* Ivan Rodriguez is “on a mission” to get 3,000 hits,
but the odds are against him. He’s hitting a career-low .249 and still
needs 342 hits, so given his production over the past three seasons
Rodriguez likely needs to play in at least another 350-375 games even
if he avoids any further decline.
In other words, he’ll likely have to keep playing through the age of
40 while somehow convincing teams to give him starting jobs for 2010,
2011, and 2012. All of which is why there are zero catchers in the
3,000-hit club and Rodriguez is already the position’s all-time leader with “only” 2,658.
* Ozzie Guillen explained yesterday
that, unlike Lou Piniella, he’s never tried marijuana. “I never did
because I’m so crazy [that if] I might do that, I might be in jail
already,” Guillen said. “A lot of people think I’m on the stuff.”
* Bronson Arroyo is considering offseason wrist surgery
in order “to resume his recreational passion of playing the guitar.”
Meanwhile, there’s speculation that Eddie Van Halen may go under the
knife to improve his curveball.
* With impending free agent Adrian Beltre set to undergo shoulder
surgery that could knock him out for the season, Dave Cameron of U.S.S.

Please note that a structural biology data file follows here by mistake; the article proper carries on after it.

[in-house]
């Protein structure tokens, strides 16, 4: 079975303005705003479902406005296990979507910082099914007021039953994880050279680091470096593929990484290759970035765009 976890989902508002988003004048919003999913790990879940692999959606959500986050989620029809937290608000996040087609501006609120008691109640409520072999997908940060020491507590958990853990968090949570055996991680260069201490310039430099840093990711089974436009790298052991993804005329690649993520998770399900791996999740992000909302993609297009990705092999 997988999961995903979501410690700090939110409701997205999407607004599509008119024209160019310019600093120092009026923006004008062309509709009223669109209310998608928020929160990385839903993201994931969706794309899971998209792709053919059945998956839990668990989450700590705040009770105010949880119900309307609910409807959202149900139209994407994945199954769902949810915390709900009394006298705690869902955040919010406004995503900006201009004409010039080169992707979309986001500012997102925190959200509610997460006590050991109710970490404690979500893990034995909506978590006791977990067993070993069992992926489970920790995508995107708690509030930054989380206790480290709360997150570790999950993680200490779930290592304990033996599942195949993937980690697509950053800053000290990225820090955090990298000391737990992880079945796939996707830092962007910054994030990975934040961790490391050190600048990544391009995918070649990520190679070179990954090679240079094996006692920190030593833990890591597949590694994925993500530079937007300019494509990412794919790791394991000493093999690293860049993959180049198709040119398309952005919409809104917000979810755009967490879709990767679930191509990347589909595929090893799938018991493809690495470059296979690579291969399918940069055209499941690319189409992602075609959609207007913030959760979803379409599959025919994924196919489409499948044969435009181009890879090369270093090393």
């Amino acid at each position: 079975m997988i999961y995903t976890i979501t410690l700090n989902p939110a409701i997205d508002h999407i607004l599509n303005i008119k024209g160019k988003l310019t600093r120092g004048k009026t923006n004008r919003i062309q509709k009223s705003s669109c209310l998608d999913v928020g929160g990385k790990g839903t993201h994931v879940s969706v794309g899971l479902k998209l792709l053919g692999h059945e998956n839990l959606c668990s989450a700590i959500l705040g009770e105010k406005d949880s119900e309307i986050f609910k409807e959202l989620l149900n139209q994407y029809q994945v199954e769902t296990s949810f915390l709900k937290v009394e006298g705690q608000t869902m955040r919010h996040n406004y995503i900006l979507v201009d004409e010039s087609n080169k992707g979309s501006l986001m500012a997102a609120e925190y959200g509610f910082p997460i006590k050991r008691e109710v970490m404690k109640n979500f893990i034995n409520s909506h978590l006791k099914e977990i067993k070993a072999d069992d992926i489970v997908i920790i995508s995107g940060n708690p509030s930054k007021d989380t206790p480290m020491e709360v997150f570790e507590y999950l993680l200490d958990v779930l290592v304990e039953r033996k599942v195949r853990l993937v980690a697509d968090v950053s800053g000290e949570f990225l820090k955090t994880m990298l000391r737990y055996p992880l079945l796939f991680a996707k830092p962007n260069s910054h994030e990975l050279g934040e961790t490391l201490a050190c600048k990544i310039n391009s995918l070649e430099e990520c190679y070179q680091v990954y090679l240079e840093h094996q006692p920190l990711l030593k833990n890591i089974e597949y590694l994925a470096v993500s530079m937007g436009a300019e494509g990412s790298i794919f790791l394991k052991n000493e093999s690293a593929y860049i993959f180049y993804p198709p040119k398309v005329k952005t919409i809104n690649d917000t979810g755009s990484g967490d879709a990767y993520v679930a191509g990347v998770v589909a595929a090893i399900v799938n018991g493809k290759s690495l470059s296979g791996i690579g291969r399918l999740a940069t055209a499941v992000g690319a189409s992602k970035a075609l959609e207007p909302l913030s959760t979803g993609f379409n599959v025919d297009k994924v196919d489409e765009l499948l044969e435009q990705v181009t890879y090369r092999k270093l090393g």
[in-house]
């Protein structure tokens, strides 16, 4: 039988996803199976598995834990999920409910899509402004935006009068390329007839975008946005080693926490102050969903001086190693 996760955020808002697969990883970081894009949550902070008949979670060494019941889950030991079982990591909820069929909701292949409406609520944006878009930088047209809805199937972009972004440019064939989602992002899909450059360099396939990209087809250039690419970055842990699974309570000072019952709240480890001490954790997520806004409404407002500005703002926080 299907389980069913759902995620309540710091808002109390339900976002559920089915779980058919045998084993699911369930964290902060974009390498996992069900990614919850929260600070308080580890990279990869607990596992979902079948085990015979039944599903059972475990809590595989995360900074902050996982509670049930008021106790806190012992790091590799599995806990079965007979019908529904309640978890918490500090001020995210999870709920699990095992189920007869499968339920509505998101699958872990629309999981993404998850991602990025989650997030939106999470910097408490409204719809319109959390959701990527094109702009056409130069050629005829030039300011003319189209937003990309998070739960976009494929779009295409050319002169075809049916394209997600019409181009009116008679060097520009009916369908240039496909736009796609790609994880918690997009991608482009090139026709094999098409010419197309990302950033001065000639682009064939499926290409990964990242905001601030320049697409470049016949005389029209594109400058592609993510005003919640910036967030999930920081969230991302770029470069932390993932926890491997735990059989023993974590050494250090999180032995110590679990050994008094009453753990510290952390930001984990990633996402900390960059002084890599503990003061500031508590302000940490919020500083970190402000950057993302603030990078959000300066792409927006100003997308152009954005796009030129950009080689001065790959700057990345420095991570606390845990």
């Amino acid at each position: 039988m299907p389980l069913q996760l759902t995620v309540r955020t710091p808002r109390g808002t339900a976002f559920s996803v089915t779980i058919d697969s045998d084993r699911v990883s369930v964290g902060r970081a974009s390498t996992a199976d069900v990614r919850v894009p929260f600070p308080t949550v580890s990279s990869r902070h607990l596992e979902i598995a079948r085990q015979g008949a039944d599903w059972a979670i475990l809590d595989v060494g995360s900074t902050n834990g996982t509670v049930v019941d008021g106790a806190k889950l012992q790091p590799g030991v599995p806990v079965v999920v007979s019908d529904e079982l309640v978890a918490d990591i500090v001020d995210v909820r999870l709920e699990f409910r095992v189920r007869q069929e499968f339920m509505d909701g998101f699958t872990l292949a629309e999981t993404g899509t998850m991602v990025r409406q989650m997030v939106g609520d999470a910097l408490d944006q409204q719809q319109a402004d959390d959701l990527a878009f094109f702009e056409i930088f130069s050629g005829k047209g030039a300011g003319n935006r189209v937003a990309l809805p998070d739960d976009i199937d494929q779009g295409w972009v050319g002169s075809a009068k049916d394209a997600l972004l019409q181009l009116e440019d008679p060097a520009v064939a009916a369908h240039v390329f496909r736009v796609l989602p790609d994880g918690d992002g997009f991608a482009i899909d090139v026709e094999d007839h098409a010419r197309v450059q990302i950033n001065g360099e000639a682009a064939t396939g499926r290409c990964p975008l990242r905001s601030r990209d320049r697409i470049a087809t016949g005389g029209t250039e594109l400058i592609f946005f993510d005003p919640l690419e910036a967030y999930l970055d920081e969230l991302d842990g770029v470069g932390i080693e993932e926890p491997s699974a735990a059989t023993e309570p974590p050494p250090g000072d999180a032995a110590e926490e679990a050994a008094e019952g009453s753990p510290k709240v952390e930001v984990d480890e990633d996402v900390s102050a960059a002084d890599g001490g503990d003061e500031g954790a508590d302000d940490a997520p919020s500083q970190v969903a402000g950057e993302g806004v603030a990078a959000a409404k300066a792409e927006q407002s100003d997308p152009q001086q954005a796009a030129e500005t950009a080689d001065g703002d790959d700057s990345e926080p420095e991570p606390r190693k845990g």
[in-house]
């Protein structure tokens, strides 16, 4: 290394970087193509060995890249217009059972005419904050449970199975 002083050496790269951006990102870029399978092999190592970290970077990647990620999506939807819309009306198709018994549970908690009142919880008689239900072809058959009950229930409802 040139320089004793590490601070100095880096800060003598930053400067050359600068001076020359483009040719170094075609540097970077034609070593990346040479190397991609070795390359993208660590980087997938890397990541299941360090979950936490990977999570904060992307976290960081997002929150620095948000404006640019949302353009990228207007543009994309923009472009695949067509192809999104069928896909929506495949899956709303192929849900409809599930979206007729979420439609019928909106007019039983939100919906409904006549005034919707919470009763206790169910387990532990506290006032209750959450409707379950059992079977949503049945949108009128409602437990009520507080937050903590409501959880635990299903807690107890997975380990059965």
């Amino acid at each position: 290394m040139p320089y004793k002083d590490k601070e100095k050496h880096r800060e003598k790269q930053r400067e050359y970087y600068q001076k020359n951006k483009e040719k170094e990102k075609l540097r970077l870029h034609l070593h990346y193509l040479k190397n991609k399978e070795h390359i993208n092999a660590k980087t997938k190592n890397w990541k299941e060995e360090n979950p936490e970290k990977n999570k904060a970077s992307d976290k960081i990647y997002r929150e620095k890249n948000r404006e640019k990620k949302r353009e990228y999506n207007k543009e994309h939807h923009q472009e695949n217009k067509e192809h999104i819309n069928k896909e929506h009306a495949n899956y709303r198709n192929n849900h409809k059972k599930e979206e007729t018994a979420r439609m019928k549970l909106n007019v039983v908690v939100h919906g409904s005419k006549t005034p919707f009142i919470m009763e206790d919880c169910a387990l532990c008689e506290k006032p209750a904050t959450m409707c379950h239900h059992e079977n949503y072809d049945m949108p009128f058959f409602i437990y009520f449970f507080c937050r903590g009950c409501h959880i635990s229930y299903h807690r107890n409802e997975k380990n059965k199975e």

Mariner looks back at his ultimately underappreciated time in Seattle.
* Individual win-loss records are often so misleading that they become
meaningless, but Shairon Martis is 5-3 this season while the rest of
the Nationals are 17-48. So naturally he was dumped from the rotation and sent back to the minors yesterday.
* When on-field celebrations go wrong.
Per ESPN’s Jesse Rogers, Jake Arrieta‘s agent Scott Boras says they’ll discuss a potential contract extension with the Cubs when they meet in January to hammer out arbitration figures.
Arrieta, 30, is entering his third and final year of arbitration eligibility after earning $10.7 million in 2016. The right-hander followed up his Cy Young Award-winning 2015 campaign by going 18-8 with a 3.10 ERA and a 190/76 K/BB ratio in 197 1/3 innings during the regular season. Arrieta pitched well in the postseason, helping the Cubs win their first World Series since 1908.
While Boras clients tend to go to free agency, it’s not always the case. Stephen Strasburg inked a seven-year, $175 million extension with the Nationals earlier this year.
Evan Drellich of the Boston Herald reports, citing a source as well as Nikkan Sports, that reliever Koji Uehara is close to signing a one-year, $4.5 million deal with the Cubs.
Uehara, 41, finished the 2016 season with a 3.45 ERA and a 63/11 K/BB ratio over 47 innings. He missed some time in the second half with a strained right pectoral muscle. When Uehara returned from the disabled list on September 7, he tossed 11 scoreless innings with 12 strikeouts and two walks through the end of the regular season. So there’s at least some evidence, albeit in a very small sample size, that Uehara has stuff left in the tank.
The Cubs recently acquired closer Wade Davis from the Royals. Uehara would join Hector Rondon, Pedro Strop, Carl Edwards, Jr., Justin Grimm, and Mike Montgomery in what is once again a very deep bullpen.